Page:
Imagine being in a large minority group (roughly 20-30% of the total population) who are physically indistinguishable from the majority. Imagine that you are somehow unaware of this fact but are just conscious that you relate to people and to your surroundings differently, and are worried there may be "something the matter" with you.
And then imagine - but you may not have to, in fact. You may actually be someone like this. I know I am. I'm talking about being an introvert.
Ever since Carl Jung first coined these terms in the early 20th century (and especially since the Myers-Briggs Type Indicator was developed in the 1940s) introversion and extraversion have been used to describe two psychological polarities, which both come with a variety of traits and personal preferences.
We introverts are generally said to be more concerned with our inner world of thoughts and feelings than we are with the external world. We tend to enjoy our own company, feel frazzled after excessive socialising, and need to "recharge" by being alone for a while. We may prefer a few close friendships to a multitude of shallower relationships.
Extraverts, on the other hand, tend to be more attuned to the physical world around them, might dislike being alone, and thrive on plentiful interaction with others.
There is some scientific evidence to support this divide; for instance, a 1999 study found that patterns of blood flow in the brain differed according to whether the person tested was basically an introvert or an extravert. There are also theories (such as the "Big Five") which suggest that people are scattered along a continuum, with a few people at the absolute extremes and "ambiverts" occupying the centre.
If we introverts are generally in a minority, then, what sort of challenges do we face? Are we less successful than extraverts? Are we poorer? Are we less happy?
I would argue that our main challenge is not directly to do with money, status, success or happiness.
It's true that an extravert is generally more vocal (for example in classrooms and business meetings) and tends to receive more attention from teachers, when in school, and managers, when at work. But an introvert is generally more patient, methodical and diplomatic - being able to engage your brain before opening your mouth to speak, is also a definite advantage. Career-wise, I'd say it was pretty much a level playing field.
There is a high proportion of introverts who are also gifted, including such people as Albert Einstein and Bill Gates. Being an introvert is clearly no barrier to academic or financial success.
Are we happy? Some studies relate extraversion and a full social calendar to happiness, but I'm wondering whether this has just as much to do with self-awareness (or the lack of it) as it does with actual emotions. "Are you happy?" might elicit different answers from introverts and extraverts, just as the answers to "Are these two boxes green?" might depend on whether that person was colour blind or not. I would generally describe myself both as an introvert and as a very happy person, so perhaps that's my bias showing.
No, I think the main challenge we have is linked to the fact that since the concepts of introversion and extraversion entered general public usage, these words have gathered meanings and connotations that were originally absent.
Consider the word "introverted", when used in the media to describe someone. What sort of attributes might that person have? Chances are, the intention is to depict him or her as being a loner, socially awkward, not functioning well in society. Incidentally, there are words relating to extraversion which definitely have a positive bias (especially in Anglo-Saxon cultures), such as "outgoing", which implies that person is pleasantly sociable and well-adjusted, also "gregarious" and "lively". Compare these with "quiet", "shy", "solitary".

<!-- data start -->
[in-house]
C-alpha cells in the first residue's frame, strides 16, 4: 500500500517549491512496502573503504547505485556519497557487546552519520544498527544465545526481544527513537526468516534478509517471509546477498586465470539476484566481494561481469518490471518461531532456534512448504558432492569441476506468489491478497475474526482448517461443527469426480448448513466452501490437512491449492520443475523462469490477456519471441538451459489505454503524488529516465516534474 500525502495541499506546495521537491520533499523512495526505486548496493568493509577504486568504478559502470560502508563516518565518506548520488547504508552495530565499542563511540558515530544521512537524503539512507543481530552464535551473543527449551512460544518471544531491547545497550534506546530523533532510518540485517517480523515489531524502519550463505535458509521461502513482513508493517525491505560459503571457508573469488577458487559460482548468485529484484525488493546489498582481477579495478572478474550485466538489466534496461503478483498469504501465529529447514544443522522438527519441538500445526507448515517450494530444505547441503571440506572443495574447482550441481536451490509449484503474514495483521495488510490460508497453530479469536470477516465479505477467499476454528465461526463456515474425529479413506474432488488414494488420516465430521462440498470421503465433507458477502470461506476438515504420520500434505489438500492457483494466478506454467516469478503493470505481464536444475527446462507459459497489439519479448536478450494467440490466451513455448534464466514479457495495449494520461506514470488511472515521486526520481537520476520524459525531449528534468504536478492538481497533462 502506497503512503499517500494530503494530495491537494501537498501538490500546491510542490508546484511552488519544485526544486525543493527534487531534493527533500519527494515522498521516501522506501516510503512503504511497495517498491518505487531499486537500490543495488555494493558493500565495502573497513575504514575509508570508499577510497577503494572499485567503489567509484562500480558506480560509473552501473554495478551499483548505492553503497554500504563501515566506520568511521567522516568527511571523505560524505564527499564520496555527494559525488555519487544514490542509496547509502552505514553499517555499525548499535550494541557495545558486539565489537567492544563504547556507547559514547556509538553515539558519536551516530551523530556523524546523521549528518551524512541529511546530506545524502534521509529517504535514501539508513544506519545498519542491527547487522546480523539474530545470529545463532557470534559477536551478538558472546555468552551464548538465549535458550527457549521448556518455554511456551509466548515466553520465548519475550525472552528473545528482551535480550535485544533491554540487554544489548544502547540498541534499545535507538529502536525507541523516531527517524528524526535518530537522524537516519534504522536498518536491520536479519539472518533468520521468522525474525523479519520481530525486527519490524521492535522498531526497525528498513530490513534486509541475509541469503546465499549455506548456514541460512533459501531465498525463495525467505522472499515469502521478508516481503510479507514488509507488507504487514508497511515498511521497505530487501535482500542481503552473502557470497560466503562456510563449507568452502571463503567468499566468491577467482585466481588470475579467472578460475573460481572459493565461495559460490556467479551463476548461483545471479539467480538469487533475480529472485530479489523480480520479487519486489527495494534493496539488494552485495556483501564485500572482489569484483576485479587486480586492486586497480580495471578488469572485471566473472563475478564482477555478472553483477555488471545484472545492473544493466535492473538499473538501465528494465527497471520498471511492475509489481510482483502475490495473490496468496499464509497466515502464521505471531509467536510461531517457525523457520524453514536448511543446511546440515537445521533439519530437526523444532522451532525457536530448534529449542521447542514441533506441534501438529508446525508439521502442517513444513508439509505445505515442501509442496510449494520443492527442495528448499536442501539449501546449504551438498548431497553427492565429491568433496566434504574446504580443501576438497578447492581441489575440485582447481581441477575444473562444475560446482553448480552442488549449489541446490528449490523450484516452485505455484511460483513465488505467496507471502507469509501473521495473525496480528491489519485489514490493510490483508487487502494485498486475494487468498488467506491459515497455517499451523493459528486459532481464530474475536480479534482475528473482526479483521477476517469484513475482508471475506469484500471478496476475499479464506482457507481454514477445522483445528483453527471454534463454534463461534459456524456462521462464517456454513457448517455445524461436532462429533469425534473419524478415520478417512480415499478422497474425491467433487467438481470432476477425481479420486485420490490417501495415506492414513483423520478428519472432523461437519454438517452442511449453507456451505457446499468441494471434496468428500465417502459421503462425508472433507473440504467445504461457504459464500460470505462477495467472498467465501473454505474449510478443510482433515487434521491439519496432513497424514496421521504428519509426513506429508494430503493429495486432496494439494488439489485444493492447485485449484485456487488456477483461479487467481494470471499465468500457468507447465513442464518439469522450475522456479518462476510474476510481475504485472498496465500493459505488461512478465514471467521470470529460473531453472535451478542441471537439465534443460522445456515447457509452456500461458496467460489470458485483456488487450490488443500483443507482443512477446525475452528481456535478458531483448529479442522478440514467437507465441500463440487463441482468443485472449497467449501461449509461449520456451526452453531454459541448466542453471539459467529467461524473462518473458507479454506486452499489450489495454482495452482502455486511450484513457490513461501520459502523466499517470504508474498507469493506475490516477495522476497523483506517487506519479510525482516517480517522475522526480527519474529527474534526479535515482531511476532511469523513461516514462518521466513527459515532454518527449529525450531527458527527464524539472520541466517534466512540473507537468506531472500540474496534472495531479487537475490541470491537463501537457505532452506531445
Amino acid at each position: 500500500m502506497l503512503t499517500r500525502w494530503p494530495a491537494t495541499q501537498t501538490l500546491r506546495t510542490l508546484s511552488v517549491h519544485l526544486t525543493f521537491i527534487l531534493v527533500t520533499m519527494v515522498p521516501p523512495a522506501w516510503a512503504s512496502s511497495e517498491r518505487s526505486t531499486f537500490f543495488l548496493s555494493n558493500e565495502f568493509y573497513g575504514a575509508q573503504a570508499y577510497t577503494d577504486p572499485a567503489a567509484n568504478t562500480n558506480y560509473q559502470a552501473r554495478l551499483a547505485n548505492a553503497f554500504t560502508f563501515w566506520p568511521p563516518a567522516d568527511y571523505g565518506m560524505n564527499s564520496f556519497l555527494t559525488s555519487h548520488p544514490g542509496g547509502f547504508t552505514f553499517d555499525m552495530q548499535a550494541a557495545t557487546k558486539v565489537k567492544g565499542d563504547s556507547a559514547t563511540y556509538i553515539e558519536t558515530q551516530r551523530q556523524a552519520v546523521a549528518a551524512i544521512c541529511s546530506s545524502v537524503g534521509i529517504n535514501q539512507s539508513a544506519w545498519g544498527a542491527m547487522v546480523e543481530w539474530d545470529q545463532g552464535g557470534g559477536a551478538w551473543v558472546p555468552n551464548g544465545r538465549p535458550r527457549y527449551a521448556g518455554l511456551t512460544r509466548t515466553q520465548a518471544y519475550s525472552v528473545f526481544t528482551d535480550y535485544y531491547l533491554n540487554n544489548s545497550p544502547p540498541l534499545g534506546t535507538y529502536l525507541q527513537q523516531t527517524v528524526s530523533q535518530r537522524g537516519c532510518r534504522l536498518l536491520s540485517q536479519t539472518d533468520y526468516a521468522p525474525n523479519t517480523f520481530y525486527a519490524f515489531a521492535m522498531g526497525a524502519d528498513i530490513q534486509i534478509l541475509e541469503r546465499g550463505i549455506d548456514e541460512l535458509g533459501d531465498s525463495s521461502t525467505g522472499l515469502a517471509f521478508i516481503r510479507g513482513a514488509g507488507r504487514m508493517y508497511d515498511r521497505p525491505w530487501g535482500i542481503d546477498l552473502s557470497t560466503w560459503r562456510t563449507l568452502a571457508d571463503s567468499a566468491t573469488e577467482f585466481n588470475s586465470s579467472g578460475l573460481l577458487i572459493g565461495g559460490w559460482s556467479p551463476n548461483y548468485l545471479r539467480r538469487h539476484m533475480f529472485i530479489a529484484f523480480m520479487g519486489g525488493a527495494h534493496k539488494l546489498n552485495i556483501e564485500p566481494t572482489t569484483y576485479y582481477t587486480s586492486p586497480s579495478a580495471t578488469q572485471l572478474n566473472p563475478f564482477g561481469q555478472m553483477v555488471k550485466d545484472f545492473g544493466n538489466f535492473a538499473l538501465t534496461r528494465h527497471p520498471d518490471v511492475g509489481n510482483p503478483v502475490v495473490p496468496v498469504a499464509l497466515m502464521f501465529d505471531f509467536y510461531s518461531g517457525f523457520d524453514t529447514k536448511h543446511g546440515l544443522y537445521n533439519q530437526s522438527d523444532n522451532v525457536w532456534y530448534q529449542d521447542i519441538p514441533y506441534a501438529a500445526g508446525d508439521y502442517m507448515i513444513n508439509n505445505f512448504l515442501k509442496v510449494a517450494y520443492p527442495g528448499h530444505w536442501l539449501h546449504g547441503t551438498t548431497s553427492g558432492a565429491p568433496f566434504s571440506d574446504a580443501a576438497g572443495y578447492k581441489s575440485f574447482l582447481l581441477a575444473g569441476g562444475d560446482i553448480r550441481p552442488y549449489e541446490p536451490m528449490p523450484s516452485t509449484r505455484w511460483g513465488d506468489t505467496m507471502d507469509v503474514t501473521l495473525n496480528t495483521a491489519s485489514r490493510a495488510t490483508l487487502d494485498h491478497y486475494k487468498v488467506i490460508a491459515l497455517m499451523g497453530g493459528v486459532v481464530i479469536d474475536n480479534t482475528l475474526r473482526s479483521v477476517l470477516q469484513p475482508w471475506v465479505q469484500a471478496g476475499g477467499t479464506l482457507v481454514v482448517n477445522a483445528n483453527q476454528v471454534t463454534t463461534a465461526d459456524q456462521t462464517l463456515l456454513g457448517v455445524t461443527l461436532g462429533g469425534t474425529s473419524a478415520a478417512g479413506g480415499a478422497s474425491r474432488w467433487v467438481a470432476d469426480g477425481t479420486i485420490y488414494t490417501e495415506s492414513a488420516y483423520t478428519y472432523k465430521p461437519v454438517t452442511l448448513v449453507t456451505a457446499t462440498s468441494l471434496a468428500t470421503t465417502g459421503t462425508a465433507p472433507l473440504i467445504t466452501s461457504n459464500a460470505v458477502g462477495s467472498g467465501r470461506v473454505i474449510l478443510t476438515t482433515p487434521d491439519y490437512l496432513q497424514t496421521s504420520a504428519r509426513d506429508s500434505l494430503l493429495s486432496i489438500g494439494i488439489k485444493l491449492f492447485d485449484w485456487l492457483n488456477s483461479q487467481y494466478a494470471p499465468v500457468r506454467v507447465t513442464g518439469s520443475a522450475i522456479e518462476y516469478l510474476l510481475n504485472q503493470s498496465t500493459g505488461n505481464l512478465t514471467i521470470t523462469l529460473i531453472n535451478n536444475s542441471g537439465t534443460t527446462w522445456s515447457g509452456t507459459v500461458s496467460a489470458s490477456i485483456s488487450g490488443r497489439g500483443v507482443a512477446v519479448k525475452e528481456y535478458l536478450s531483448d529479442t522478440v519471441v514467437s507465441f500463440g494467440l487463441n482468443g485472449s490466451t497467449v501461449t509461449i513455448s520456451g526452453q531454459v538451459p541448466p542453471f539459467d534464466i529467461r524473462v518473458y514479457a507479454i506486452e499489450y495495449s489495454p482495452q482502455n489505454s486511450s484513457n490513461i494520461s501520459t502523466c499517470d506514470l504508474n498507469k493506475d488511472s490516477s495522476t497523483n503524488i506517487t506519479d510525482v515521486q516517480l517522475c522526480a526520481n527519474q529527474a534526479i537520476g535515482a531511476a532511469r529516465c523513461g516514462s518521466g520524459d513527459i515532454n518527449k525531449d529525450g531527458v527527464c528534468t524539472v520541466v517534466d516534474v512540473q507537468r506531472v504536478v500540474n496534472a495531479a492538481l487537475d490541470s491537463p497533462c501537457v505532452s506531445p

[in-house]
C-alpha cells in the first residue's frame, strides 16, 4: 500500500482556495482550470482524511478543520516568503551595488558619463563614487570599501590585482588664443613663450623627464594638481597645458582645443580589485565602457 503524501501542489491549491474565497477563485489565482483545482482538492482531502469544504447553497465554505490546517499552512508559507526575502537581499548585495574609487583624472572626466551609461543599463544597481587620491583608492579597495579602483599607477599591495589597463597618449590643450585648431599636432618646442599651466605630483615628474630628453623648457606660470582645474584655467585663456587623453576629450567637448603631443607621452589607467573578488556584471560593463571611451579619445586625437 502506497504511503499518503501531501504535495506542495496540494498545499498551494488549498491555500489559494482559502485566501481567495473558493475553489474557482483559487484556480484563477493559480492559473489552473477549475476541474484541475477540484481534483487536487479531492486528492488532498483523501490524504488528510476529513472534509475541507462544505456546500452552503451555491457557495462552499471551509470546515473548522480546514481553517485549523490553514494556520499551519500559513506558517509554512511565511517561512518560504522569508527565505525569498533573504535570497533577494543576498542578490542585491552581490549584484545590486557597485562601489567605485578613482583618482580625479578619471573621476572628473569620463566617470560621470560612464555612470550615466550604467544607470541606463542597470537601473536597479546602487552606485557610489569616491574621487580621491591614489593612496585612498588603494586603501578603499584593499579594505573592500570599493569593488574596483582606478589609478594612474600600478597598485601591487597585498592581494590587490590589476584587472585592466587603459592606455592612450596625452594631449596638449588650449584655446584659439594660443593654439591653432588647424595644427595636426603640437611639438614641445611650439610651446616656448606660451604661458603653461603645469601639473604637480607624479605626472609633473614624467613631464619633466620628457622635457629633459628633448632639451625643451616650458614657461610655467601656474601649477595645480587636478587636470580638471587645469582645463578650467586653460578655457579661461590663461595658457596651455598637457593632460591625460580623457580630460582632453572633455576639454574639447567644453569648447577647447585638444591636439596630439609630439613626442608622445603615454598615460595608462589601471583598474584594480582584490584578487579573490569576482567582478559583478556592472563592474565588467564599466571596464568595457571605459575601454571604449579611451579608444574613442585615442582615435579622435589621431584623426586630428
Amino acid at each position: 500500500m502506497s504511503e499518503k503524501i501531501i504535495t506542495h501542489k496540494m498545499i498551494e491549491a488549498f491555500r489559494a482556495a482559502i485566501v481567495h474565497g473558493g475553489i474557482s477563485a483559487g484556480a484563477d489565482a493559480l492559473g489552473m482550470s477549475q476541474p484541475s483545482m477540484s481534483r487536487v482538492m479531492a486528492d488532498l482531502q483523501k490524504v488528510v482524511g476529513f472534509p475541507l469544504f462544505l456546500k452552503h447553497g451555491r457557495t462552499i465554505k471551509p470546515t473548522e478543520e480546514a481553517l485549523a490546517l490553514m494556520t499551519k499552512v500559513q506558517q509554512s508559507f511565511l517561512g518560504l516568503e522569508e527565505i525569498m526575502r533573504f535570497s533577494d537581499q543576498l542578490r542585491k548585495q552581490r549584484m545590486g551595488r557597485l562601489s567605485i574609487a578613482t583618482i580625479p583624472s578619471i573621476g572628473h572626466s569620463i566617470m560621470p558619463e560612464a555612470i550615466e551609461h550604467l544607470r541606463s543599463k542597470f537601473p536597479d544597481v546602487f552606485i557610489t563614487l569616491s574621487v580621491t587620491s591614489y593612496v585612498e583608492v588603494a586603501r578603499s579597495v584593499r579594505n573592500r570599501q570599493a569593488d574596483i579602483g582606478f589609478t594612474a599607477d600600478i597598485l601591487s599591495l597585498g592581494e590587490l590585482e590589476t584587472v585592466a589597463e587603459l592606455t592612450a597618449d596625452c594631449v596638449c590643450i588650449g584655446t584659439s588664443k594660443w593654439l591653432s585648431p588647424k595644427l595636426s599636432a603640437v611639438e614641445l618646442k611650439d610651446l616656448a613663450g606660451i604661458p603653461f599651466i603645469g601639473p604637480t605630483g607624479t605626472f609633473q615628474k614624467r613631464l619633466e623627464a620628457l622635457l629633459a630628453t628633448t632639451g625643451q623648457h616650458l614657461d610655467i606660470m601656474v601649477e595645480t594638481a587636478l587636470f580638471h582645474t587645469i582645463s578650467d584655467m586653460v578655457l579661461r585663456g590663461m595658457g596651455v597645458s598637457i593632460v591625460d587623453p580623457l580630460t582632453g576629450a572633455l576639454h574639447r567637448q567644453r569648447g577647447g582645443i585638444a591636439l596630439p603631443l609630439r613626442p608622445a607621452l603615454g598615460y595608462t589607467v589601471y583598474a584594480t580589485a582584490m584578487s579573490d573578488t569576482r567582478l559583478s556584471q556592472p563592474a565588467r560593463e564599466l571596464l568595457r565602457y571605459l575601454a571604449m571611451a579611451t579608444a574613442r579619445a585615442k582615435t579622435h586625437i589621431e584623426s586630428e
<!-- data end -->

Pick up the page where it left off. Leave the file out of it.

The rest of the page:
A "lively" person is surely a happy member of society. But a "quiet" person? Hmm... There might be a problem here.
It seems to me that when a word is generally used, it often reflects the attitude of the majority. Just as a "black" day is a bad one, a "quiet" person sounds like someone who could be troubled, shy or insecure. This is understandable, if you consider that an extravert with deep problems might well be subdued and uncommunicative.
Being "quiet" thus has certain connotations, in most people's minds. "Not talking? What's wrong?"
It is clear to me why an introvert growing up in an extravert-oriented world, without being aware of the whole introversion/extraversion issue, would feel like a fish in the wrong pond. He or she might be labelled "shy", because extraverts sometimes have difficulty understanding the important difference between shyness and introversion (a shy person avoids social contact out of fear, an introvert might do so out of personal preference.)
He or she would be seen, not as a normal introvert but essentially as a failed extravert.
This was basically me as a child. My school reports always labelled me as "quiet" (although I actually did quite well, academically.) I grew to think of myself as shy, self-conscious, rather inadequate socially. It has only been recently, as a middle-aged person, that I have become much more comfortable with who I am, and have accepted the fact that although I often enjoy the company of others, I need time alone to recover and renew myself, and there is nothing "the matter" with me because of that.
My message to fellow introverts who are still struggling to come to terms with yourselves is this. Know who you are. Listen to your inner nature, and instead of assuming that there is something wrong with you, learn to accept and love yourself unconditionally. Play to your strengths. And change the way you see yourself, not as an ugly duckling - but as a fledgling swan.